Although the dramatic scene was slock in trade for the lithograph artist, now and then an outstanding star u’as enough of a box-office magnet to justify a poster portrait. Such was the splendid Julia Arthur, whose jet black hair, dark, luminous eyes, rich voice, and tremendous stage presence evoked raptures in many an audience between 1885 and iooo. Her sultry beauty suggested an exotic background, but she was born in Hamilton, Ontario. By the time she reached her teens she vas on tlie rond with an American company as an unpaid apprentice. Julia’s audience response was enormous from the start, however, and her manager, recognizing valuable talent when he saw it, was soon paying her ten dollars a week. Ten years later, alter exercising her great equipment in most of the current melodramas (including East Lynnej, she had captivated London as well as New York, and was confining herself mostly to Shakespearean roles (including Hamlet in Hamlet) at very ample salaries. After marriage to a wealthy businessman, she came out of retirement in 1915, and late in her career played nurse Edith Cavell in an early movie- The Woman the Germans Shot.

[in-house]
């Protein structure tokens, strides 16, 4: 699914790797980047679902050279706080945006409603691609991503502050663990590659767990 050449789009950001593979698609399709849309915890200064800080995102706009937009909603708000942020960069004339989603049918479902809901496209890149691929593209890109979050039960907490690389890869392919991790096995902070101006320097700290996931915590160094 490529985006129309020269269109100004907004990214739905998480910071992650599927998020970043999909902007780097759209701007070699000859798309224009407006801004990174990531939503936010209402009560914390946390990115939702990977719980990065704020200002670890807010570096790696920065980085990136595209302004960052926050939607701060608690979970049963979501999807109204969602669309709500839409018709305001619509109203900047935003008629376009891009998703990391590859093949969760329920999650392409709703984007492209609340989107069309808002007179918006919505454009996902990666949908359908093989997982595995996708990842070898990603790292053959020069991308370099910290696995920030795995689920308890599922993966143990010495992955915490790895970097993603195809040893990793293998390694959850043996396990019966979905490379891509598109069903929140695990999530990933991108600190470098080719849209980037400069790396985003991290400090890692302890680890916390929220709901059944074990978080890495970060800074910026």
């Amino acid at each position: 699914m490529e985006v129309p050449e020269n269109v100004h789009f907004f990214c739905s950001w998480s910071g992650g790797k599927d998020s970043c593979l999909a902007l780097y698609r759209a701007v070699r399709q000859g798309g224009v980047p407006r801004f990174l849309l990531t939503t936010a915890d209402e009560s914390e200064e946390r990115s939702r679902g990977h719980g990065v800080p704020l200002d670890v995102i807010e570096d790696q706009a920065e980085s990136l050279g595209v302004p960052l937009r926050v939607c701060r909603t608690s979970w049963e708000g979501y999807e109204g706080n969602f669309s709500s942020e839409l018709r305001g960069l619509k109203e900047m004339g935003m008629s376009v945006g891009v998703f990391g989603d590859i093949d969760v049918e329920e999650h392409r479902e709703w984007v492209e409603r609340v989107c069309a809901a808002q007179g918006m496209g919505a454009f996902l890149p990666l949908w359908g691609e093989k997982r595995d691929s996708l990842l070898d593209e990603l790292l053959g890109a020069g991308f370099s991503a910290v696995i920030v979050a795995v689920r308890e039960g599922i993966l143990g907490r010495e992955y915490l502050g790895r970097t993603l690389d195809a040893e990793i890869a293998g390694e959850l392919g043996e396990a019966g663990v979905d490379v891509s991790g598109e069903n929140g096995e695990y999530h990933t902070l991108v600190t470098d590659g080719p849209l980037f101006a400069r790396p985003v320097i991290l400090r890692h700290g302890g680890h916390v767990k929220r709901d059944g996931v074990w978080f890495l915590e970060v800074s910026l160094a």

Some feminine stars of the melodrama went on to higher things; others were graduates of, and sometimes backsliders into, vaudeville. Melodrama, according Io a New York commentator in the nineties, “employs good specialty talent, [and] lifts the better class of vaudeville artists out of the necessity of battling against cheap and dishonest agents and a glutted market wliere nerve is rather considered before genius.” What roles Sylvia Thorne played is not known; very little, in fact, is recorded of her, considering that she ruas for years regarded as the typical New York showgirl and was billed as “the golden Venus iuilh tlie pale blue lights.” A hundred and one pounds of fun, she is said to have made the blasé blood of Broadway flow more rapidly whenever she came out of the wings, to the accompaniment of a flourish from the orchestra and much hasty adjustment of opera glasses. Her later career, however, provides a dismal contrast to that of Julia Arthur. Around iooo she ioas named as corespondent in a prominent divorce action; a few years later, after a stint in the Folies Bergère, she was reported destitute and sick in Paris. And thereupon she was lost from view.